Generalized anxiety disorder (GAD) is the most common type of anxiety. Seniors with GAD are typically over-anxious and worrisome for a majority of days for at least six months. From personal health and everyday routines to work and socialization, GAD can affect nearly every aspect of a senior’s life.
Like depression, there are numerous warning signs when it comes to anxiety. According to the NIMH, caregivers should be aware of the following signs and symptoms of GAD in seniors:
Feeling Restless, Overly Excited, or On-Edge
Being Easily Fatigued
Having Difficulty Concentrating
Mind Going Blank
Experiencing Muscle Tension
Difficulty Controlling Feelings of Worry
Having Sleep Problems (Difficulty Falling or Staying Asleep, Restlessness, or Unsatisfying Sleep)
Besides these signs and symptoms, chronic health problems such as thyroid conditions or heart arrhythmias can lead to or increase anxiety symptoms. Drinking caffeinated beverages, substance abuse, and certain medications can also cause anxiety.
According to the NIMH, research has shown that genetics and environmental factors can increase the risk of developing anxiety. A few of the common risk factors associated with anxiety disorders are:
Shyness During Childhood
Exposure to Stressful or Negative Life or Environmental Events
A Family History of Anxiety or Other Mental Illnesses
Treating Depression and Anxiety in Seniors
The typical treatments for both depression and anxiety in seniors include medication and psychotherapy—or a combination of both. Caregivers need to be aware of the signs and symptoms of each condition since treatments are generally more effective when they begin during the early stage of either condition.
Whether you’re a caregiver in a long-term care facility, assisted living facility, or a home health care provider, several activities can help promote the mental health and wellbeing of seniors. The Substance Abuse and Mental Health Services Administration recommends enhancing your caregiving routine with the following types of activities:
Healthy Activities: Walking, exercise classes, interactive games, gardening, relaxation classes, yoga, Quigong, or Tai Chi.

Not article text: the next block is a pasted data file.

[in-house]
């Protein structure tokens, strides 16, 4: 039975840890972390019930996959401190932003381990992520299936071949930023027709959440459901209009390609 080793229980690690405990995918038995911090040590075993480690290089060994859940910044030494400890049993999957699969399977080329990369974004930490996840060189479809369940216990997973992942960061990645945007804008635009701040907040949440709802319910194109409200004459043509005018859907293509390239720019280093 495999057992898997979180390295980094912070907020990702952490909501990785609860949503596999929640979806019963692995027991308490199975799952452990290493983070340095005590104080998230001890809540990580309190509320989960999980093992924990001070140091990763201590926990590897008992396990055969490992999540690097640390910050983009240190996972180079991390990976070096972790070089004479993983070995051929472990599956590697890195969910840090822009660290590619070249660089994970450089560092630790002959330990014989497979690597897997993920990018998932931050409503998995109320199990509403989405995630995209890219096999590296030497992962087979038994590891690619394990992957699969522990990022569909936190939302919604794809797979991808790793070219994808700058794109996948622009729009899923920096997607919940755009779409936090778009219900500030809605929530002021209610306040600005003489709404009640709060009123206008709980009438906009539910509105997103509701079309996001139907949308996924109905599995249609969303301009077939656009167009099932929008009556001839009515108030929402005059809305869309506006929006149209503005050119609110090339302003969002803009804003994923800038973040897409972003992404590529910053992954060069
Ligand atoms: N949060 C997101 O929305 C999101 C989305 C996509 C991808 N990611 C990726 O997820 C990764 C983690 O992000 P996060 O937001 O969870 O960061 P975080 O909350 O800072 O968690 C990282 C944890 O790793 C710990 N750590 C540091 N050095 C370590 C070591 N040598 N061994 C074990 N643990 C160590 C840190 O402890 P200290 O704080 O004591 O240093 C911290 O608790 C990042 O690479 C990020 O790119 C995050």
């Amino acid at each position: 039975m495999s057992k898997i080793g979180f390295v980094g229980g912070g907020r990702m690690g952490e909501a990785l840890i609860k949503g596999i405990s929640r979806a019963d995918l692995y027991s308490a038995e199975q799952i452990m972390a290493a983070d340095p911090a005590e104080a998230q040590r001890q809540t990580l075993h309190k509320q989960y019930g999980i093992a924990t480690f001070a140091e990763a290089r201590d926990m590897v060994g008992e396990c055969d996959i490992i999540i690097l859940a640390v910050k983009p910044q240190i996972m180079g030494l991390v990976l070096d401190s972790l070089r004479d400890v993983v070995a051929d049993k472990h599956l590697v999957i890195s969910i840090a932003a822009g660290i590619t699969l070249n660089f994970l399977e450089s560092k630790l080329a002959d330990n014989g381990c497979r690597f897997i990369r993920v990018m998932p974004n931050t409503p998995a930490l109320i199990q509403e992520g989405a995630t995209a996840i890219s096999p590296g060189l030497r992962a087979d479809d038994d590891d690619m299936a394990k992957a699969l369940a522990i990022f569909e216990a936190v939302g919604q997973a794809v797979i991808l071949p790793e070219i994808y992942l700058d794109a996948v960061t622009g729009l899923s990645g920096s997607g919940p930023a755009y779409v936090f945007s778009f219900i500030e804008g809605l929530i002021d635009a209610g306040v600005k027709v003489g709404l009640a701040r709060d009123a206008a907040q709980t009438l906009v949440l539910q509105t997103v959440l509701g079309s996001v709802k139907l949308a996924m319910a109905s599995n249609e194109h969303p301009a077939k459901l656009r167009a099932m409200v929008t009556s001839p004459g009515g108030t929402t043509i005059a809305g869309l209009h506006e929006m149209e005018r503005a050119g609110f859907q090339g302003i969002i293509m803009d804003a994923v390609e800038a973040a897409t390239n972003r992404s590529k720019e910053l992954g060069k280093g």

Intellectual Activities: Reading books, discussing current events, crossword puzzles, card games, chess, or strategy games.
Artistic Activities: Arts and crafts, creative writing, music, drama, and dance.
Skill-Building Activities: Classes to learn about computers, cooking, sewing, carpentry, gardening, finances, or grandparenting.
Spiritual Activities: Attending religious services or prayer groups, celebrating religious holidays, or meditation classes.
Volunteer and Mentoring Activities: Intergenerational activities with children, teens, and young adults.
Coping Activities: Classes on loss and bereavement, caring for a spouse, problem-solving, or socialization.
If you’re an older adult living with depression, anxiety, or another mental health disorder, there are a number of things you can do to while you’re being treated for your condition to help improve your quality of life:
Be Active and Exercise Regularly
Set Realistic Goals
Spend Time with Friends or Family
Don’t Isolate Yourself—Reach Out for Help
Know That Your Mood Will Improve Over Time—Not Right Away
Postpone Major Life Changes (Getting Married or Divorced, Changings Jobs, Etc.)
Discuss Major Decisions with a Trusted Relative, Friend, or Your Caregiver
Educate Yourself About Your Condition
Author: Community Home Health Care